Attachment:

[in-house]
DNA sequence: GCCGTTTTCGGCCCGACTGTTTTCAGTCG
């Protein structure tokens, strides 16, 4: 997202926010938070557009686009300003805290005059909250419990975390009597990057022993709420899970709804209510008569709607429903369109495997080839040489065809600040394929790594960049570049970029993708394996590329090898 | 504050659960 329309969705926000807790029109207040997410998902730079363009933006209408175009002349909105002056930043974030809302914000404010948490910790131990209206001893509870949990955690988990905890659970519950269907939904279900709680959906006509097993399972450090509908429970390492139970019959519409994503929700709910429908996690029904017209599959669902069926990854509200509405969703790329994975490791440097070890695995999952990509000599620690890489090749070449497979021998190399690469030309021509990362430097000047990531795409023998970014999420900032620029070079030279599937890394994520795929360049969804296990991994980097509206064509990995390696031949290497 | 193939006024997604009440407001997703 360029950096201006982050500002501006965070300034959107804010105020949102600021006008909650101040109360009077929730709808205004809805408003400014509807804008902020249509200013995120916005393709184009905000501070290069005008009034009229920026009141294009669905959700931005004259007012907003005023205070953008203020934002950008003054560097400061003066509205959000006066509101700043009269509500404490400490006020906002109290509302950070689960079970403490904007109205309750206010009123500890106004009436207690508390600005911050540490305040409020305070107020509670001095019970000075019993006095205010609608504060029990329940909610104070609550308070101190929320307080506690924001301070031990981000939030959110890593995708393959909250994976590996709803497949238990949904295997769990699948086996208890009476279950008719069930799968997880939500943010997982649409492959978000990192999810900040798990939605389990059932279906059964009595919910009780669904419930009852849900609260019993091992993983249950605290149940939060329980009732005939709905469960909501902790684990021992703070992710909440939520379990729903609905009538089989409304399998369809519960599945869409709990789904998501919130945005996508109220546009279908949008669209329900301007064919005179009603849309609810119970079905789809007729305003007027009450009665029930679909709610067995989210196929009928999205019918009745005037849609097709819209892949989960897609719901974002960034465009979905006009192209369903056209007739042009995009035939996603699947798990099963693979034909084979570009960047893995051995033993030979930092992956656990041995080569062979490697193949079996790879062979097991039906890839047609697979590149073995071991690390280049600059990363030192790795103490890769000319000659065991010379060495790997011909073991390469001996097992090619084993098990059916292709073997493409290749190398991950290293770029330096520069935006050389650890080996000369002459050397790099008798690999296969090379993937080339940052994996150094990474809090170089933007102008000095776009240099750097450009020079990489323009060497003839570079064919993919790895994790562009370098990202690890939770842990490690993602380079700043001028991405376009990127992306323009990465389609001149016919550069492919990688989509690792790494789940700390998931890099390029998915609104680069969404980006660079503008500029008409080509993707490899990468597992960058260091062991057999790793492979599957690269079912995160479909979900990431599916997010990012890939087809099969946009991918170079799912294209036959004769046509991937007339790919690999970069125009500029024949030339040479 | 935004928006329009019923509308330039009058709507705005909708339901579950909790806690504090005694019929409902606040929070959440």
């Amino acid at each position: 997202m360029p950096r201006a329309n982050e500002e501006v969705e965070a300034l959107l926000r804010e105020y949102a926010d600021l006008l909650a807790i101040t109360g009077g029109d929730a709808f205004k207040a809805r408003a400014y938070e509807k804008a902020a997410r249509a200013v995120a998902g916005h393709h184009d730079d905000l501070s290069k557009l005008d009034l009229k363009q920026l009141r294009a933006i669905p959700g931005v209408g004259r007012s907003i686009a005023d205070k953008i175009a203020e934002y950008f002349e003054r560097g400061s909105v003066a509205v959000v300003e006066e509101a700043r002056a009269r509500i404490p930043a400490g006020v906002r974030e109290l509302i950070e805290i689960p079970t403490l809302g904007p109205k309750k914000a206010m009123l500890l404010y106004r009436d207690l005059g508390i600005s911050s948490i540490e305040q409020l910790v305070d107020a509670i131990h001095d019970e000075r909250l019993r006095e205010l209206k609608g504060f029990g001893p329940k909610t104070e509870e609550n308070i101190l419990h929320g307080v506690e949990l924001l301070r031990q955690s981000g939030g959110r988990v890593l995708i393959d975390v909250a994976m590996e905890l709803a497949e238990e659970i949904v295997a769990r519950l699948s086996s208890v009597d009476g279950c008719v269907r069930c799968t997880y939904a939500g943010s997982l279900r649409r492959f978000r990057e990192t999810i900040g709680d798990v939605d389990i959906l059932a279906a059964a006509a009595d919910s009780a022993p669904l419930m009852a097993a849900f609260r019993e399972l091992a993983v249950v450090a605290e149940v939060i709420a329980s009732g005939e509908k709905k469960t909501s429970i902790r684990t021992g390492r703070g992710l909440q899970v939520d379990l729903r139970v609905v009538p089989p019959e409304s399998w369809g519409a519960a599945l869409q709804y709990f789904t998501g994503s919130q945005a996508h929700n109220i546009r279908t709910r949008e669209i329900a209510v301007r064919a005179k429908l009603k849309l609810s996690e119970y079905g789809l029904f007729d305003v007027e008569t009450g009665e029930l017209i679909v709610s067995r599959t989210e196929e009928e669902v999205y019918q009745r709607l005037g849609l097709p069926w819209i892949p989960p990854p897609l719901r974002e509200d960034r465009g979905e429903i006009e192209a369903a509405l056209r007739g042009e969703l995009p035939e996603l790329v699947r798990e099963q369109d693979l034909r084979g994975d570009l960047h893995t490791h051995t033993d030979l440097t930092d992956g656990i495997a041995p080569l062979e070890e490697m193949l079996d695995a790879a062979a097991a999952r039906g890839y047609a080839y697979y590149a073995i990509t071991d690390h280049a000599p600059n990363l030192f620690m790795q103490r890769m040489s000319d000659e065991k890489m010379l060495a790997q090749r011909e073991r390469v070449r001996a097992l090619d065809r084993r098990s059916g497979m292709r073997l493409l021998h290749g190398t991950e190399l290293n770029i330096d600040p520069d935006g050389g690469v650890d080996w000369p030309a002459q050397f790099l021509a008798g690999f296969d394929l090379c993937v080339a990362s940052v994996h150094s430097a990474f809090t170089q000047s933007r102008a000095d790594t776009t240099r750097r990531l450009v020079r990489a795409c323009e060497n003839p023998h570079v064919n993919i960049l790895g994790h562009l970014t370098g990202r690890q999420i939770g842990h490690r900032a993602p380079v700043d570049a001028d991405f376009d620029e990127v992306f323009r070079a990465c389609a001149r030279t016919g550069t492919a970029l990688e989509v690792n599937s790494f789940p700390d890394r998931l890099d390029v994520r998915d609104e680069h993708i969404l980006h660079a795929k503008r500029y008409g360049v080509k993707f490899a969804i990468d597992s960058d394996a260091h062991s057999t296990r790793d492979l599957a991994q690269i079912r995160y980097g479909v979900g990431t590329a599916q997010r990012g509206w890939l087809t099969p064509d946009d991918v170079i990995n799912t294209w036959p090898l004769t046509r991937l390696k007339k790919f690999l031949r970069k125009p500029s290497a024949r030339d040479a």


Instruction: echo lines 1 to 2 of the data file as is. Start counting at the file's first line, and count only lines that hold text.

[in-house]
DNA sequence: GCCGTTTTCGGCCCGACTGTTTTCAGTCG